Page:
This is horrible. I can’t recall feeling this way before.
The lust went a while ago. The love is dissipating quicker than ever before. I’m not angry, just sad inside.
In my 28 years of supporting Norwich City I find myself at my lowest ebb. It’s not always the easiest club to support. But you don’t give up on it. It’s like a drug.
Yet very soon, I will have to make a major decision: to renew or not to renew – that is the question. Am I seriously considering going cold turkey?
I am a true ‘supporter’, in every sense of the word.
I’m vocal at games and sing loud and proud every week. Each year I renew my season ticket without consideration – in hope more than expectation. I buy the new shirt – each summer, for a more extortionate price than which proceeds it. I buy scarves, key rings, mugs… if it’s yellow and green there’s a good chance I’ll snap it up!
But am I the real ‘mug’ here?
Blind loyalty towards the Canary crest, that’s what my problem is. Yet now I’ve reached a point where I feel like I’ve been mugged off once too often.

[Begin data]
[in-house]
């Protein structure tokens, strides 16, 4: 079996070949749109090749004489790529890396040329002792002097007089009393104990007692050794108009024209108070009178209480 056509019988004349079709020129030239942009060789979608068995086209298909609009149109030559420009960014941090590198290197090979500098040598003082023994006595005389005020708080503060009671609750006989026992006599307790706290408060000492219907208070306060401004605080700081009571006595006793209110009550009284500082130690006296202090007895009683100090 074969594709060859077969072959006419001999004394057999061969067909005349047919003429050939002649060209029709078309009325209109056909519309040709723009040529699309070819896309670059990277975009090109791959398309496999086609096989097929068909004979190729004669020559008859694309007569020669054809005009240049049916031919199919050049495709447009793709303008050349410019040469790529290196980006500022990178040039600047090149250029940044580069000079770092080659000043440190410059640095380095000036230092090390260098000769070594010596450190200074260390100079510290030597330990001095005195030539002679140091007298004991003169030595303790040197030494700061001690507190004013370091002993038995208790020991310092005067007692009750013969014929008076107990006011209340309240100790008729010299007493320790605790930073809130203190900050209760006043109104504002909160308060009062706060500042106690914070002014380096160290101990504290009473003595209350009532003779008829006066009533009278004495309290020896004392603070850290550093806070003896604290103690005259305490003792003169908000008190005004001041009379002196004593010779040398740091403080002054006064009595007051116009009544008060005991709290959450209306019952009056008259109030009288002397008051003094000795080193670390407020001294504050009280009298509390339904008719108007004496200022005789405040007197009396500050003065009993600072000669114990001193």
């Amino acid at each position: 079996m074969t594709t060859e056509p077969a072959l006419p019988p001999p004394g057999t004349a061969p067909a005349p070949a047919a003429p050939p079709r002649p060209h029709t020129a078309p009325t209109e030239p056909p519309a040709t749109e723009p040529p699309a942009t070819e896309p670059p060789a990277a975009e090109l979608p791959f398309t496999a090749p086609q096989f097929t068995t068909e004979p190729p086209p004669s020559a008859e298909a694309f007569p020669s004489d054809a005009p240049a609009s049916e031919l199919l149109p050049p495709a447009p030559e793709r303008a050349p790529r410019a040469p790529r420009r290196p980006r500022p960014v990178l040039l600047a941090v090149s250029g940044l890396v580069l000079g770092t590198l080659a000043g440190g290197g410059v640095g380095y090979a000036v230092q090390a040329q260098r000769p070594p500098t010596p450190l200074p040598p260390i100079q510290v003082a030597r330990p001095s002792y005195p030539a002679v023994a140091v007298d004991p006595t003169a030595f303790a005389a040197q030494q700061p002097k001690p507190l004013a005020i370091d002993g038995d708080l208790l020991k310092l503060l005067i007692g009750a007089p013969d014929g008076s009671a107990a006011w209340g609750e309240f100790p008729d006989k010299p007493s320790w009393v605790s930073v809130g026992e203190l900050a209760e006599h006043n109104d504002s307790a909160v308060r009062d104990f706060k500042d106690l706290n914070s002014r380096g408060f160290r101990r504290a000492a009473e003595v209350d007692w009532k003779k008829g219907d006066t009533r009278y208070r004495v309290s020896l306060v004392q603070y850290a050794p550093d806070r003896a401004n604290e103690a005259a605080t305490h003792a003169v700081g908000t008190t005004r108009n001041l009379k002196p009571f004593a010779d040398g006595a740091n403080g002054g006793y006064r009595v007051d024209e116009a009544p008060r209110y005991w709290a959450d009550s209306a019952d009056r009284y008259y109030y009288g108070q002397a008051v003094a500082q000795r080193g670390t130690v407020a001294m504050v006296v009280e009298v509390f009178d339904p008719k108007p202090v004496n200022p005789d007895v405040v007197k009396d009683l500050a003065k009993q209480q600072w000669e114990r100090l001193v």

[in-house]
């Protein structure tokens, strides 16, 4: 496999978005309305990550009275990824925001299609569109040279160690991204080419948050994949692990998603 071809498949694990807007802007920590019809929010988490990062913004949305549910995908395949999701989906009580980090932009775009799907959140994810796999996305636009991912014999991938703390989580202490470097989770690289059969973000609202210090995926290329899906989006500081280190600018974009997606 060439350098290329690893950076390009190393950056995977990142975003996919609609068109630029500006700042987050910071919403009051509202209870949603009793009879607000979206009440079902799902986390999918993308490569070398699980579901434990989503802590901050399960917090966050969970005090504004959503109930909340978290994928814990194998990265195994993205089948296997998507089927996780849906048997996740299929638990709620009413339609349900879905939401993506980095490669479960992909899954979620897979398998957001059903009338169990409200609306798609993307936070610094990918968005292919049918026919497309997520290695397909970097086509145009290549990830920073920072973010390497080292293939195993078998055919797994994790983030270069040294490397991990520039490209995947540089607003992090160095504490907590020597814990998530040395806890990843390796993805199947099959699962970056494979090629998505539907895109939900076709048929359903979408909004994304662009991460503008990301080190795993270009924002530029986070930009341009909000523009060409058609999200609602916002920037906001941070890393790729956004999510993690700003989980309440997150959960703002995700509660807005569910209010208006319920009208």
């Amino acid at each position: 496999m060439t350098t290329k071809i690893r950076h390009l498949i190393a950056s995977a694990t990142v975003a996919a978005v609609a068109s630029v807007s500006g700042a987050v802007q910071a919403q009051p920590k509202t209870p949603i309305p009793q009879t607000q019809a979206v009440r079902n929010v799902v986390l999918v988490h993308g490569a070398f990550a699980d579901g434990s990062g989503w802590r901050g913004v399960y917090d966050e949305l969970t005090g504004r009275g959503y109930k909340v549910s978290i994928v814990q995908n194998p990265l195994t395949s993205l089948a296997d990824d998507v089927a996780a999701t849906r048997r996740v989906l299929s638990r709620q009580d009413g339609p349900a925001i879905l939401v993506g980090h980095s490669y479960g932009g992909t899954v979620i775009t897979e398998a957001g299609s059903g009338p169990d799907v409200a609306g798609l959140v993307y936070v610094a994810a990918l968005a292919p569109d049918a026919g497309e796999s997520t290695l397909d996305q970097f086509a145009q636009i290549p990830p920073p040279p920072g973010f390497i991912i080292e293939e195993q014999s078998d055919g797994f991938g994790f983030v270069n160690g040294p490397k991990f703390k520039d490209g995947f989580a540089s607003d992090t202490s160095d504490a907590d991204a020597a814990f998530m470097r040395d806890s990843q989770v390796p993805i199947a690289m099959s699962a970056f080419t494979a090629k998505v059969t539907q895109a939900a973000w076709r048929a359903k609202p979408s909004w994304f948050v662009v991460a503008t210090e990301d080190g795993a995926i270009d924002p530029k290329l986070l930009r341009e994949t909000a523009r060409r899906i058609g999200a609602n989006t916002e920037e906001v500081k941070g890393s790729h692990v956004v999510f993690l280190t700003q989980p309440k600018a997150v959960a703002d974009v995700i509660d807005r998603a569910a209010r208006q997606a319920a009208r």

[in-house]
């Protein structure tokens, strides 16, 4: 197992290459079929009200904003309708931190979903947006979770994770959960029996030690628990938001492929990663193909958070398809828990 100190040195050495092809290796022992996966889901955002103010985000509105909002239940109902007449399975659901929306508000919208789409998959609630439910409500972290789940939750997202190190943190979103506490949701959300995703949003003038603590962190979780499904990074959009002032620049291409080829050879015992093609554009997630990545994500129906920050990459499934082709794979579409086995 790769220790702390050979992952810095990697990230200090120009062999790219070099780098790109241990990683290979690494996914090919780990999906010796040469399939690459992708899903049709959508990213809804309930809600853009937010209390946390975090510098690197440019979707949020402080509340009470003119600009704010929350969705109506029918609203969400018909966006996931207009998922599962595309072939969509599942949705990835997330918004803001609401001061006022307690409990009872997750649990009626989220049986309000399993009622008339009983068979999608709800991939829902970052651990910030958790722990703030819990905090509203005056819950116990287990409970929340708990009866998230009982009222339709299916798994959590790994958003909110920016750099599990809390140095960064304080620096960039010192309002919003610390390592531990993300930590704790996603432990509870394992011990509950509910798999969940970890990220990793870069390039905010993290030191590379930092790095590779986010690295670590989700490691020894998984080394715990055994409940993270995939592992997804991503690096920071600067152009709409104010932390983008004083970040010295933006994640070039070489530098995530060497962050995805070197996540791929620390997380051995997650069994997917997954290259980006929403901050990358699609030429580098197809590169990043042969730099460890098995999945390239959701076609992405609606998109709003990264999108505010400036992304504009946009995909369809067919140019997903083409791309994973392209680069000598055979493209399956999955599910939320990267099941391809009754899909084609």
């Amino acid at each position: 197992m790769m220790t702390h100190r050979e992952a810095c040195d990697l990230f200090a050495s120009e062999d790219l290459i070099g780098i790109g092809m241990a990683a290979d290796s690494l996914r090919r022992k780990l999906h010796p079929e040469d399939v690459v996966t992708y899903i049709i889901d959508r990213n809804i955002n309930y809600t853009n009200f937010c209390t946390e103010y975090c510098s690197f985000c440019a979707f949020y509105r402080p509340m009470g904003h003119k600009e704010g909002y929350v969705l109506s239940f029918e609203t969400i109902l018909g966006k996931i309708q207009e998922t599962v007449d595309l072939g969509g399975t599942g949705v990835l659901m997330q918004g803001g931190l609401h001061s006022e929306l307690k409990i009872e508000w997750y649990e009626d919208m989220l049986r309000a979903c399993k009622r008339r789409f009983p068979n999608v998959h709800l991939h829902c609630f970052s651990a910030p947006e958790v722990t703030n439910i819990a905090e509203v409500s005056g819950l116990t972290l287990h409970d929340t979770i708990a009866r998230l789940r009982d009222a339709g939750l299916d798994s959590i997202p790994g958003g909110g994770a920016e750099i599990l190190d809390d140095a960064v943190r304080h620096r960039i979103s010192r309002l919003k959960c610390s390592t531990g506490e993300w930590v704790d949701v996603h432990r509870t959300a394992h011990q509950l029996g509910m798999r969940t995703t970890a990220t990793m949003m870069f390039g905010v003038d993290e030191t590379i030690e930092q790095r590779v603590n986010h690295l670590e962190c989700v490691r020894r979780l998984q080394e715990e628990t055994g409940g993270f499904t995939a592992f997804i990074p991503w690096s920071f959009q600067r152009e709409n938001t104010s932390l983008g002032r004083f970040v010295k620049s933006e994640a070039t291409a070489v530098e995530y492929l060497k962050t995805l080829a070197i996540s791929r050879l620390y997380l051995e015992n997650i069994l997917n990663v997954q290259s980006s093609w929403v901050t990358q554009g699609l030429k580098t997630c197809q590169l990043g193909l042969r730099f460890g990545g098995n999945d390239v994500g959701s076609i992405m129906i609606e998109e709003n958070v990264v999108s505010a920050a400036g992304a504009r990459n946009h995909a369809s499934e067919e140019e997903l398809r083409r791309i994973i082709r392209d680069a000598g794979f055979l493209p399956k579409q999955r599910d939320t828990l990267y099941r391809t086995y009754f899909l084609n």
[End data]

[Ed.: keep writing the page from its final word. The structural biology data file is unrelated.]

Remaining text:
I’ve seen highs and lows.
I was there when we were fighting for major trophies; our European adventure; when the Chase-out campaign was at its most volatile.
I was there when we lost 6-1 at Port Vale; City Hall when we lifted the Championship trophy; when Burnley finished Worthington off.
I stayed to the bitter end when Colchester trounced us 7-1; when the place went “bananas”; Wembley joy.
So for a fan like myself – someone so overly obsessed with football that it verges on irritating to others – to consider giving up my season ticket after so long should greatly concern the Norwich City board of directors. Because I am not the only disenchanted voice.
Sad as it is, I feel as though I am partly responsible for the malaise surrounding the club. If you, like me, provide undivided loyalty regardless of performance, why should those at the top be concerned?
For years they’ve known we’ll all fork out for a new shirt every season, that we’ll buy the rip-off pies, renew our season tickets… no matter what. And if there’s one thing this club is deeply proud of, it’s the vast swathes of bums on seats every week.